By Anastasia Scott / 10-11-2015
Oh John Lewis how do I love thee? Let me count the ways.
Full disclosure – I am a John Lewis super fan. I love its products. I love the stores. I love that the brand is built on a genuine and incredible focus on customer service. I love that everyone who works there is a partner (although FYI I’d love it more if this included the cleaners and the company paid them The Living Wage). In short, I have regularly felt that the world would be a more convivial place if it was run by John Lewis. And now I love John Lewis all the more because it has made its advertising a Christmas event.
When I was growing up – admittedly in the Victorian era – the showpiece media event each Christmas was the unveiling of the TV schedule. People clambered for their copies of the Radio Times (upper middle-class households) or the TV Times (the rest of us) and circled in biro the shows the whole family would gather to watch. Now, families have six screens to get their content from and appointment to view TV is a rare, and increasingly rarer, beast. Yet, the John Lewis Christmas ad has now become that beautiful thing: a piece of advertising that reaches beyond channel and brand-loyalists, and becomes a talking point in offices, playgrounds and pubs across the land.
Kudos to my favourite retailer on the planet and its amazing roster of creative, PR and media planning agencies for making this happen. For have no doubt, this is about an integrated campaign where every ounce has been wrung from the media machine, whether it’s through paid, owned or earned channels. The explosion of tweets about Man on the Moon and the parodies that have already sprung up show it’s captured the public’s imagination.
Yet, John Lewis is using its seasonal offering to do more than build its brand and shift stock. This year it has partnered with Age UK to raise awareness of the loneliness that many people feel not only, but often at Christmas time. The stores will stock some merchandise related to the ad, but will also encourage people to text Moon to 70800 to donate £5. Given last year’s charity partner – the WWF – saw a 250% increase in penguin donations (remember these guys) there’s a precedent for making a real difference to a charity that might otherwise miss out in the Christmas scrum.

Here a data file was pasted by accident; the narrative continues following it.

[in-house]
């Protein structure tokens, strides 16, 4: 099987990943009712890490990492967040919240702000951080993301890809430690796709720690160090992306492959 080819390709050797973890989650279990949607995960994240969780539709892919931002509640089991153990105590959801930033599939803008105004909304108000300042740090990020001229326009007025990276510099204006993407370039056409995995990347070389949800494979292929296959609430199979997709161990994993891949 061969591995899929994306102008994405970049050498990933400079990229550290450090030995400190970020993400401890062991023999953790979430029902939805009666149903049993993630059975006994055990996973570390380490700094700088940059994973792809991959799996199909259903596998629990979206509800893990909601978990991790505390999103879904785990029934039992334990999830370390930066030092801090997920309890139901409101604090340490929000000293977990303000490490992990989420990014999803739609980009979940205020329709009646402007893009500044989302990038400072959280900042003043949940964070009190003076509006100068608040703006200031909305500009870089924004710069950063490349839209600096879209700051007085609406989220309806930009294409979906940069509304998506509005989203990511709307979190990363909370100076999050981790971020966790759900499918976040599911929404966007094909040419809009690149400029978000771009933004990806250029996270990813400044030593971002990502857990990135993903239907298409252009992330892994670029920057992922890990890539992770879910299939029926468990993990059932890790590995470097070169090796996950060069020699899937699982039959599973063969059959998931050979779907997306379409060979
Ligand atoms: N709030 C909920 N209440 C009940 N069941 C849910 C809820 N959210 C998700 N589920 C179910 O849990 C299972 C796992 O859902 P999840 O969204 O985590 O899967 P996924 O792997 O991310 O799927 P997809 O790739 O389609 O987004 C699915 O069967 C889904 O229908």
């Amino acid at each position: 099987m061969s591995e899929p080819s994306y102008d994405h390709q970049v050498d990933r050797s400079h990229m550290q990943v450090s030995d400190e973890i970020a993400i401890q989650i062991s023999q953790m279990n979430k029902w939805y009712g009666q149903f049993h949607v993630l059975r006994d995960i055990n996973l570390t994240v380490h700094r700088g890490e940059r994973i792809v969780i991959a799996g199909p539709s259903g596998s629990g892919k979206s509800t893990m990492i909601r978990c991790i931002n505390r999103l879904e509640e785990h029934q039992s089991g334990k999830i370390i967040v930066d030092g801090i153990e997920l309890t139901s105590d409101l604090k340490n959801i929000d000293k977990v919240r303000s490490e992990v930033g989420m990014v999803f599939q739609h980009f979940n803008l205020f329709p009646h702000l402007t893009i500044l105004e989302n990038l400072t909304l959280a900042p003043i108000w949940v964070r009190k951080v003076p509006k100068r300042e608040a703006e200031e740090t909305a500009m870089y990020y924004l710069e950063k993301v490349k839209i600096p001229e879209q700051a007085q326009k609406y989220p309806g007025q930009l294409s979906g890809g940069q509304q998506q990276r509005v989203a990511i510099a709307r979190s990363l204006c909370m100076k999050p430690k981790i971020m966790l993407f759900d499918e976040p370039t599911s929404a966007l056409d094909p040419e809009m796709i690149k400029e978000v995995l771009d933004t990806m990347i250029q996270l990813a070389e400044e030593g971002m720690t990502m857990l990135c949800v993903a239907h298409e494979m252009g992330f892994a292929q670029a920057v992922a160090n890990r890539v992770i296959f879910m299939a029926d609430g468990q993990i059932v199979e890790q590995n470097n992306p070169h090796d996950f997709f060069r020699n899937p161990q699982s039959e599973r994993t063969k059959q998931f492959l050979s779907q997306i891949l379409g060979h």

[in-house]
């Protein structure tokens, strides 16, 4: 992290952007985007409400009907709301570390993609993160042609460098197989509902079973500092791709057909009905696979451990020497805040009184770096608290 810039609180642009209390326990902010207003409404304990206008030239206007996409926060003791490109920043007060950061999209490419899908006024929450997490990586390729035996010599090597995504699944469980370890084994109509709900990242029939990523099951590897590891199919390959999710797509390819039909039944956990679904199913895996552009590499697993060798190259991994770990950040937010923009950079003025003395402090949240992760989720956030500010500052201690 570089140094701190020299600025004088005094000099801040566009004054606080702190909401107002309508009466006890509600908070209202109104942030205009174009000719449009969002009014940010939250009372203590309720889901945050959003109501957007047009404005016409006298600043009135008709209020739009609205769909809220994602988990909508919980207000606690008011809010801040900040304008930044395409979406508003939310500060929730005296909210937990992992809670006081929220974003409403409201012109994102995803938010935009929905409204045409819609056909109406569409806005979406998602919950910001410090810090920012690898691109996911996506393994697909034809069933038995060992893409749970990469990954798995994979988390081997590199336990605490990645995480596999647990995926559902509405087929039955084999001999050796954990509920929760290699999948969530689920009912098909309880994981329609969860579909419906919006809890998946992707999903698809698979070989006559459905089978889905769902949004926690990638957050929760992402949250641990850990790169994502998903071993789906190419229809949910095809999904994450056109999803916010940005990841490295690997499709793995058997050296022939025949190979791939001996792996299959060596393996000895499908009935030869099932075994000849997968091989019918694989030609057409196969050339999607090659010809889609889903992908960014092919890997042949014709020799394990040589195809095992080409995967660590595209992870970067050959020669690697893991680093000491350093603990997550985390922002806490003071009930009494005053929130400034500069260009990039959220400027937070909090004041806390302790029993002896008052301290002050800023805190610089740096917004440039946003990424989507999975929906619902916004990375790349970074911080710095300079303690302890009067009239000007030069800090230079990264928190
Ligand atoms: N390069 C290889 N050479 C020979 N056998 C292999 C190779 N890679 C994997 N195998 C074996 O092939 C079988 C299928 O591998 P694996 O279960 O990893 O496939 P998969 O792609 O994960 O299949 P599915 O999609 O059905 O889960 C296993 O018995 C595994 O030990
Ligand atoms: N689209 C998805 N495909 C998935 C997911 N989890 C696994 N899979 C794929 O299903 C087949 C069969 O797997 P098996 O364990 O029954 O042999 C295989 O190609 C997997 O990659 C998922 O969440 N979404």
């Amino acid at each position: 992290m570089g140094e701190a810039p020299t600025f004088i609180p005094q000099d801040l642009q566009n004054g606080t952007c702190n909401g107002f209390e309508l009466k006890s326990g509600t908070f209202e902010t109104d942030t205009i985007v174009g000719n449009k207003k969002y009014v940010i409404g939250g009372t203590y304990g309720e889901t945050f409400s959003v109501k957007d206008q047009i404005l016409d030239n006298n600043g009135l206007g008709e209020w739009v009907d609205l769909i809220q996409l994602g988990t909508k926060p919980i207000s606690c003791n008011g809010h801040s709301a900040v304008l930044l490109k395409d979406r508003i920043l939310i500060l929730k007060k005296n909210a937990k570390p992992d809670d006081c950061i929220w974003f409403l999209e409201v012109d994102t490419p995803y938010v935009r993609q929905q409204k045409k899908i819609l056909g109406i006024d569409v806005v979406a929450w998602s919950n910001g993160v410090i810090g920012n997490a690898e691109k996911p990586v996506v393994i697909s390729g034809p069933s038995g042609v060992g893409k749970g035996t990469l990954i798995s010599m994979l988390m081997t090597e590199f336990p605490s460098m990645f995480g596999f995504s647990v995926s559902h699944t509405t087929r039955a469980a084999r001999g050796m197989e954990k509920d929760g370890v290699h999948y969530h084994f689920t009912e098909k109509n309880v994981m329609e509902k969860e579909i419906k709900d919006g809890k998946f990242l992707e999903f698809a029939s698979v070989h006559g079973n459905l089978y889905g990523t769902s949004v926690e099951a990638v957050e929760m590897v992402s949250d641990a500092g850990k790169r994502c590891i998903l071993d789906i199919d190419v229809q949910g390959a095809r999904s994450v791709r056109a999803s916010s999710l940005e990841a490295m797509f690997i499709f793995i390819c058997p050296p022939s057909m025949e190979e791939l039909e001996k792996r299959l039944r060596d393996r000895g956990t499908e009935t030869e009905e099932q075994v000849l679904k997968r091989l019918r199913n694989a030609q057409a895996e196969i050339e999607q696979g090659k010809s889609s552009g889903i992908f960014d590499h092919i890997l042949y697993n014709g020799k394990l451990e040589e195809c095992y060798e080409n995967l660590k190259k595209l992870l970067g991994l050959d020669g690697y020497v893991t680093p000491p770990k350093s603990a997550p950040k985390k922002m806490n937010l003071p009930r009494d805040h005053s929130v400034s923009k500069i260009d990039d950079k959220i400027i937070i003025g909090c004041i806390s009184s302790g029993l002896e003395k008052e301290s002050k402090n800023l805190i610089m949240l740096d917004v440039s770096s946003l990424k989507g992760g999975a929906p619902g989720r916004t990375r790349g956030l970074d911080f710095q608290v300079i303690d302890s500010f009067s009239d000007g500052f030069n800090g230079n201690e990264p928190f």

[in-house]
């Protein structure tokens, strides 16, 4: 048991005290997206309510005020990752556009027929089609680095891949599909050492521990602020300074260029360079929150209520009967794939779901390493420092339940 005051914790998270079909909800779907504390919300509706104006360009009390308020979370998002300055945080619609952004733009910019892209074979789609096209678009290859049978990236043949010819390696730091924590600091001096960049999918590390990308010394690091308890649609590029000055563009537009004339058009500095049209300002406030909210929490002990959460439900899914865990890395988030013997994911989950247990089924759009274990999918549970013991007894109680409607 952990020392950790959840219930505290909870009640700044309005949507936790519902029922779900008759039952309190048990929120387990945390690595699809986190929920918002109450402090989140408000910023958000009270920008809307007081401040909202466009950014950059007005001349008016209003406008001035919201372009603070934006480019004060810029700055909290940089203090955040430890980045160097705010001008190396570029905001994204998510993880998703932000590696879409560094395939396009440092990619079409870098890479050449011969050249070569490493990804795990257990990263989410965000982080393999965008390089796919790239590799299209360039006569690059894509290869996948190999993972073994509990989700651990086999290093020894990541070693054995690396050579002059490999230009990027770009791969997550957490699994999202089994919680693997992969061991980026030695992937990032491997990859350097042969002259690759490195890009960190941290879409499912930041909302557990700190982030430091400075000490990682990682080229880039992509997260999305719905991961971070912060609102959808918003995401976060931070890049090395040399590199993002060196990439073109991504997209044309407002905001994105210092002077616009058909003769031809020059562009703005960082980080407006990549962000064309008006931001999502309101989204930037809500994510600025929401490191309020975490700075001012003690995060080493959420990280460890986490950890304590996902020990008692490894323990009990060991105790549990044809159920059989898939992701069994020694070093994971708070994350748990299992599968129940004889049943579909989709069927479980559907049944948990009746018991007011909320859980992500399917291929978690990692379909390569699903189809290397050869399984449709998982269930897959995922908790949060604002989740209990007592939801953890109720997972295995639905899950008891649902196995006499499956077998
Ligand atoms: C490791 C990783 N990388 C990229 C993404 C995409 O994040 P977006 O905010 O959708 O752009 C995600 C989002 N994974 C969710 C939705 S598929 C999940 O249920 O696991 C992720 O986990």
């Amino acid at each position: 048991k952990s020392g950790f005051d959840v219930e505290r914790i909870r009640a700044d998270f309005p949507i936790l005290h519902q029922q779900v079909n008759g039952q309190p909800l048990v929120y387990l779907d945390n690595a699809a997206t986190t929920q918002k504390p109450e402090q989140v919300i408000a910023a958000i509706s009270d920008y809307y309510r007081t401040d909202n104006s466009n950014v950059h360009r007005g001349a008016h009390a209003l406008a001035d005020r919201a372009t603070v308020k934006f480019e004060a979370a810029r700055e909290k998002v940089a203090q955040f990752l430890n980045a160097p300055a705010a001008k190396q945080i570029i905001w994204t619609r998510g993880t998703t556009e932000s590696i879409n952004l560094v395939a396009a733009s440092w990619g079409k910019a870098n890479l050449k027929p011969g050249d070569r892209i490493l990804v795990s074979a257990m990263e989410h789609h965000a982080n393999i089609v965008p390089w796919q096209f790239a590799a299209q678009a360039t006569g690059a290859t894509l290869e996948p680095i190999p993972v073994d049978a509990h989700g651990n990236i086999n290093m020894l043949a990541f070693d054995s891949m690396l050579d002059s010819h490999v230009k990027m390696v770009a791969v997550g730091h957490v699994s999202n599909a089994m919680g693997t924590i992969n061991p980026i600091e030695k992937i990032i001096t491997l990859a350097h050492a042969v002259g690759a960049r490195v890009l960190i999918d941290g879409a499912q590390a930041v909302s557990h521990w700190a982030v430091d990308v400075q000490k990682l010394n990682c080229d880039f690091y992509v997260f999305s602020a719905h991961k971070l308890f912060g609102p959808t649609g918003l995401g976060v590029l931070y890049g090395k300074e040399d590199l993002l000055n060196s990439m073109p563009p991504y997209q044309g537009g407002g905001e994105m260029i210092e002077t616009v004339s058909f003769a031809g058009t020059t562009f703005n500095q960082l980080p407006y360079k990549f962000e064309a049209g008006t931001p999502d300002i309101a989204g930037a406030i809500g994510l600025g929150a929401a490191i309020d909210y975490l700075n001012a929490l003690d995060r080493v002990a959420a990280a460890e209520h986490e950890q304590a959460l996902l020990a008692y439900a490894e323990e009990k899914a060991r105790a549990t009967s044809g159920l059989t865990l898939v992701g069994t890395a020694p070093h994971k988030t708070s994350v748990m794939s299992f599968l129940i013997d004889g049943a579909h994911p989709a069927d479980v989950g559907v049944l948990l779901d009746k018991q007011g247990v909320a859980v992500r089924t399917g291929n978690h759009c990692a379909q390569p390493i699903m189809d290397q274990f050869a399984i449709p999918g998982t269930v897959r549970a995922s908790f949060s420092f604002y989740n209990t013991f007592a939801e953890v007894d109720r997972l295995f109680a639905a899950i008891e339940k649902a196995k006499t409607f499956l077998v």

The choice has obviously been inspired by this year’s creative, but it’s also a reflection of the John Lewis audience. And this isn’t just a focus group of one mega-fan. Looking at YouGov data John Lewis shoppers are more likely than average (64% v’s 45% general public) to support Age UK. Here’s hoping shoppers (like me) get behind this crucial part of this year’s ad too. It’s that type of behaviour change that will raise the bar for what John Lewis has made an annual event.
In the meantime, if the industry can use this as an example of where advertising – working in harmony with PR, social and experiential – can still make consumers sit up, take notice and act then it’s not only John Lewis that’ll be over the moon this Christmas. As for me, the mothership is calling me. I wonder if they stock telescopes on the fifth floor?